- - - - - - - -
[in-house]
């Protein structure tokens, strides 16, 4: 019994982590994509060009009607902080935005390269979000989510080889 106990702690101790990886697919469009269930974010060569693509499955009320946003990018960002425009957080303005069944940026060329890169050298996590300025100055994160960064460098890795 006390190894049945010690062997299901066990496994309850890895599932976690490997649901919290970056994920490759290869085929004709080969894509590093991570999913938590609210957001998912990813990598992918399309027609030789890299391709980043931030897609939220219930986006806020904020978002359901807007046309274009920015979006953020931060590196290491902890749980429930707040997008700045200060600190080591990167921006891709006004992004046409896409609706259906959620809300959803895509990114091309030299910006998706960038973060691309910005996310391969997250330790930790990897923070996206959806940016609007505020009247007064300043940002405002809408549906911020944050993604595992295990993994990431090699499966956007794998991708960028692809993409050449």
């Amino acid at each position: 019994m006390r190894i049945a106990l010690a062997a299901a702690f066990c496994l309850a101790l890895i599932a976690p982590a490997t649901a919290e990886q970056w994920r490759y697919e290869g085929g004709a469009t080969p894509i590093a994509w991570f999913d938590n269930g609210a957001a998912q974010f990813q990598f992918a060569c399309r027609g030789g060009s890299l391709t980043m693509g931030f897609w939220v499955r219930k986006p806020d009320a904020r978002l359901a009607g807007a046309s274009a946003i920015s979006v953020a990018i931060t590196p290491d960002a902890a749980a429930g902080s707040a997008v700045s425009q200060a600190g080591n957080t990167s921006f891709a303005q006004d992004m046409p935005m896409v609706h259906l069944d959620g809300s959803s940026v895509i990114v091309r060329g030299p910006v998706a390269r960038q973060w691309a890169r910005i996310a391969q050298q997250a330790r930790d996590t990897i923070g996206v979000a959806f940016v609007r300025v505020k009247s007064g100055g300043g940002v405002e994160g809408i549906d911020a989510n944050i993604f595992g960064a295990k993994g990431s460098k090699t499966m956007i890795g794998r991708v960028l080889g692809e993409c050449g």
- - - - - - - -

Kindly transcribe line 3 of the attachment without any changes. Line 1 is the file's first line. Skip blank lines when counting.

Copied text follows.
């Amino acid at each position: 019994m006390r190894i049945a106990l010690a062997a299901a702690f066990c496994l309850a101790l890895i599932a976690p982590a490997t649901a919290e990886q970056w994920r490759y697919e290869g085929g004709a469009t080969p894509i590093a994509w991570f999913d938590n269930g609210a957001a998912q974010f990813q990598f992918a060569c399309r027609g030789g060009s890299l391709t980043m693509g931030f897609w939220v499955r219930k986006p806020d009320a904020r978002l359901a009607g807007a046309s274009a946003i920015s979006v953020a990018i931060t590196p290491d960002a902890a749980a429930g902080s707040a997008v700045s425009q200060a600190g080591n957080t990167s921006f891709a303005q006004d992004m046409p935005m896409v609706h259906l069944d959620g809300s959803s940026v895509i990114v091309r060329g030299p910006v998706a390269r960038q973060w691309a890169r910005i996310a391969q050298q997250a330790r930790d996590t990897i923070g996206v979000a959806f940016v609007r300025v505020k009247s007064g100055g300043g940002v405002e994160g809408i549906d911020a989510n944050i993604f595992g960064a295990k993994g990431s460098k090699t499966m956007i890795g794998r991708v960028l080889g692809e993409c050449g």